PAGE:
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OCTA’s innovative Environmental Mitigation Program serves as an example for transportation agencies around the country
ORANGE – As the Orange County Transportation Authority advances programs and services to enhance the county’s transportation network, it’s also working with the environmental community to protect what makes Orange County such a great place to live.
That commitment was recently affirmed by a Federal Highway Administration case study that demonstrates how transportation improvements and environmental goals can be mutually accomplished through strong partnerships.
Since 2006, when Orange County voters overwhelmingly approved the renewal of a 30-year, half-cent sales tax for transportation improvements, the Measure M funds have helped implement OCTA’s comprehensive Environmental Mitigation Program.
With funds for that program, OCTA has improved freeway project coordination and approval, has sped up the permitting process, and has helped preserve more than 1,300 acres of high-value undeveloped wildlands and restored approximately 350 acres of native habitat in Orange County.
“The recognition of OCTA’s environmental efforts in this case study further demonstrates that OCTA is keeping its commitments made to taxpayers through Measure M, and it shows that transportation and environmental goals can be achieved simultaneously,” said OCTA Chairman Andrew Do, also Chairman of the Orange County Board of Supervisors.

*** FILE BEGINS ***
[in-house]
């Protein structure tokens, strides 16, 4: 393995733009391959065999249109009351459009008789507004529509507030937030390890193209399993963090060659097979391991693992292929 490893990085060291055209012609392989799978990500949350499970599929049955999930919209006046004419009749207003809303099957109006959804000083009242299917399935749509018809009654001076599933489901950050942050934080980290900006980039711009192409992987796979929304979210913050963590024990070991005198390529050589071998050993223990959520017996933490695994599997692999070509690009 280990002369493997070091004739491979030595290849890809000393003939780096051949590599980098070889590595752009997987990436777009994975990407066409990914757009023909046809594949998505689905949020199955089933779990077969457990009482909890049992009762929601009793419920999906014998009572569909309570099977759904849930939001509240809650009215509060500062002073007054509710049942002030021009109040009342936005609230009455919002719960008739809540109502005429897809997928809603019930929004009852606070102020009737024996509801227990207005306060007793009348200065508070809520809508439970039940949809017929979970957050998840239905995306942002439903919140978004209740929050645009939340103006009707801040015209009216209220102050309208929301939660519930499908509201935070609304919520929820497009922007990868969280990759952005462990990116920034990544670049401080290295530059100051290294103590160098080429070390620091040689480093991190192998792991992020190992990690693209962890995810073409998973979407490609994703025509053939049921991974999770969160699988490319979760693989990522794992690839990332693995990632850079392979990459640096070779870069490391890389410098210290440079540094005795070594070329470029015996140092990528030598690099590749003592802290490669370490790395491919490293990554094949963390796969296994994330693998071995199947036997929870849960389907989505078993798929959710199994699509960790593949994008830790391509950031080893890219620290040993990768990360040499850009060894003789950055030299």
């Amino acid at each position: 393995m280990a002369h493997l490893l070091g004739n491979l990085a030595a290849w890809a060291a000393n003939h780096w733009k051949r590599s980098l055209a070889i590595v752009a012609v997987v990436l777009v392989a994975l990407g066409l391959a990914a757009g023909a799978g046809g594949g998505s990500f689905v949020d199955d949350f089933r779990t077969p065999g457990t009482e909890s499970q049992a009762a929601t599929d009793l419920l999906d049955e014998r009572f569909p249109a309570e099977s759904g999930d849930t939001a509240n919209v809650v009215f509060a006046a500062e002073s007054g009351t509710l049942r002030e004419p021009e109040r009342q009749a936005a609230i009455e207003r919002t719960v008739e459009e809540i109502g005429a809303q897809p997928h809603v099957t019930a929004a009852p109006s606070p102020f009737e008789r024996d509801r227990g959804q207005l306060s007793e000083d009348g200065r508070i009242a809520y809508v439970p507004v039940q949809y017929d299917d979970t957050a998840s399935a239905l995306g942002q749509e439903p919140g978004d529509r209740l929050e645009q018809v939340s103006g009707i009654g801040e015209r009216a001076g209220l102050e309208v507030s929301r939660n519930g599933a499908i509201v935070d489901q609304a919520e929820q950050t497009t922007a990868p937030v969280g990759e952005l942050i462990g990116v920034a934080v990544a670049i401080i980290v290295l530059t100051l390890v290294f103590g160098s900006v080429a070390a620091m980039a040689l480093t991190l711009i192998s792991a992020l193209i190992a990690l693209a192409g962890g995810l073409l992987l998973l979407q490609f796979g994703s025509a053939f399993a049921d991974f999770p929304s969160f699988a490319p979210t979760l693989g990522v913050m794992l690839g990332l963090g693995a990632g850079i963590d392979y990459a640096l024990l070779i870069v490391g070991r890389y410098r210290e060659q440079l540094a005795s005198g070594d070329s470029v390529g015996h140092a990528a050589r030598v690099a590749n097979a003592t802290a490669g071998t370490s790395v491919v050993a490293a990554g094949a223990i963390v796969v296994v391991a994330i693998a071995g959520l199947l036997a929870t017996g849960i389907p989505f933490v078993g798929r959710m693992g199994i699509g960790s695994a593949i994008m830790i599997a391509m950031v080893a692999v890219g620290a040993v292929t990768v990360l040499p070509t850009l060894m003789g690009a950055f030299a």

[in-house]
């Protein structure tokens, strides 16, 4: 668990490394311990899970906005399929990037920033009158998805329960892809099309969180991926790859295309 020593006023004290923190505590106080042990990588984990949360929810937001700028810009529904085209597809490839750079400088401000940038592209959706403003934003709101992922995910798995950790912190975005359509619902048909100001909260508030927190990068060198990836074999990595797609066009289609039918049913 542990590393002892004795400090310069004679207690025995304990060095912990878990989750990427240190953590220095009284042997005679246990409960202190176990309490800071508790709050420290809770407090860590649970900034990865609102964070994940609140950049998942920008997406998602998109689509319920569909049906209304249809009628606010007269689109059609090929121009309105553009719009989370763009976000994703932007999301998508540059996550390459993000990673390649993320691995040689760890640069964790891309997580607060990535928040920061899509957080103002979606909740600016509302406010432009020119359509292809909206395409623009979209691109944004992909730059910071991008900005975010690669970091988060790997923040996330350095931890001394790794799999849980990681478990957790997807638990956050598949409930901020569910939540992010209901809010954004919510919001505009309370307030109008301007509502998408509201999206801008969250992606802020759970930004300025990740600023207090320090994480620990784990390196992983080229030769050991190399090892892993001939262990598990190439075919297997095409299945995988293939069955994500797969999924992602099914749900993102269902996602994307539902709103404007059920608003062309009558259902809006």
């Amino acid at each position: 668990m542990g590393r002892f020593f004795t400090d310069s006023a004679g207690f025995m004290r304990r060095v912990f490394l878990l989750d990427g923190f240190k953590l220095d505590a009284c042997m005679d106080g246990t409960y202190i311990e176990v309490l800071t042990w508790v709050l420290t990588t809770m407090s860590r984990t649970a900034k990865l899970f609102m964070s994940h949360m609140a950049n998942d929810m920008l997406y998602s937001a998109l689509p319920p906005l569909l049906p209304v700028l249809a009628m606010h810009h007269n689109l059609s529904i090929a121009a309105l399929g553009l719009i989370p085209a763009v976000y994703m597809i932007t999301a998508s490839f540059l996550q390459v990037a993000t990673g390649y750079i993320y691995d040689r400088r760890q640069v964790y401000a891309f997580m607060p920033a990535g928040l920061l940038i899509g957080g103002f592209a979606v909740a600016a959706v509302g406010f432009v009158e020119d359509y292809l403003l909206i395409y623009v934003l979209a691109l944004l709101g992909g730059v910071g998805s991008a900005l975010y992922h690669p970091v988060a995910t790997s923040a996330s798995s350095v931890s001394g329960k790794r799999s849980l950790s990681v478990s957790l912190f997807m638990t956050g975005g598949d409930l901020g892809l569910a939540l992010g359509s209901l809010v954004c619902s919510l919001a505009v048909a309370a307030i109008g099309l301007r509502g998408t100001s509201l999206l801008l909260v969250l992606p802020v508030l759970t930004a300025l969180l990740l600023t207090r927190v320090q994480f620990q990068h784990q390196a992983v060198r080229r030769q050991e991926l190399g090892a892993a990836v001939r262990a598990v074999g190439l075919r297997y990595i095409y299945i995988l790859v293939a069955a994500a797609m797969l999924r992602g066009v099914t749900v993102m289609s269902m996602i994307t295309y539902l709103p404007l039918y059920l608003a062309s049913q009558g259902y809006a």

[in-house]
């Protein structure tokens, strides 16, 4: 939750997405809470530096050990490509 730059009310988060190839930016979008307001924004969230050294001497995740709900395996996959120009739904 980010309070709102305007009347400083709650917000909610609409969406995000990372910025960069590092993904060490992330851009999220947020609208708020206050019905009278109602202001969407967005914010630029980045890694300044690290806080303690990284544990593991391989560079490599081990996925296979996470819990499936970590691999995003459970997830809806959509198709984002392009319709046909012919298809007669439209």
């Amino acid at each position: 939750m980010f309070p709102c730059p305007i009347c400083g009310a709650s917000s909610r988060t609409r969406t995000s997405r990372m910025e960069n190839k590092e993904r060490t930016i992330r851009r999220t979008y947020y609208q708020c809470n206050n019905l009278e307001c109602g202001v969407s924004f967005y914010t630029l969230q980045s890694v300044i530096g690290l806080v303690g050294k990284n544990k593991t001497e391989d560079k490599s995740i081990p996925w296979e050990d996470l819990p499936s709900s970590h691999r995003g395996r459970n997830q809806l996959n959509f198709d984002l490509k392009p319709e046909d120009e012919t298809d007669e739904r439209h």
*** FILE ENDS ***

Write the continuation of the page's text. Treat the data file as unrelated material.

In simple terms, in coordination with state and federal agencies, the program takes a comprehensive approach to mitigate the environmental impacts from the 13 freeway projects approved by voters in Measure M. Rather than the traditional piecemeal method of mitigating near each project, OCTA was able to provide a greater environmental benefit through the purchase of large swaths of connected land around the county.
These properties contain high-value, threatened and endangered habitat and wildlife and were eligible for development. OCTA bought the land from willing sellers, ensuring their preservation in perpetuity.
The Federal Highway Administration’s case study, released earlier this year, indicates that OCTA’s program has developed mechanisms that allow for advanced compensatory mitigation, a specific type of environmental mitigation required by the Clean Water Act.
OCTA performed compensatory mitigation in advance of its freeway projects even before it was required. The agency’s Environmental Mitigation Program is one case study in a series conducted by the Federal Highway Administration that highlights how transportation agencies around the country are implementing a system called Eco-Logical. It’s a novel approach to mitigation planning that’s designed to help transportation, resource, and regulatory agencies work together to develop infrastructure and conservation processes and determine a joint set of environmental priorities.
OCTA partnered with resource and regulatory agencies to develop mitigation planning resources like the Measure M Conservation Plan and Preserve-specific Resource Management Plans, which prioritize sensitive habitats and species in Southern California.
At the same time, OCTA’s program has also greatly reduced the time it takes to process a freeway project permit and has improved the overall efficiency of project coordination and approval, allowing for project’s to be built sooner to keep Orange County moving. Expedited project delivery helps to manage costs and allows residents to realize tangible benefits of their tax dollars more quickly.
One of the first steps OCTA took toward utilizing the Eco-Logical approach was establishing the Environmental Oversight Committee in 2007. The 12-member committee evaluates and makes recommendations on the allocation of environmental mitigation funds related to resource protection and regulatory requirements.
Through its strong partnerships, OCTA continues to follow the Eco-Logical approach to accelerate project delivery and improve environmental outcomes.
For more information, please visit www.octa.net/environmental.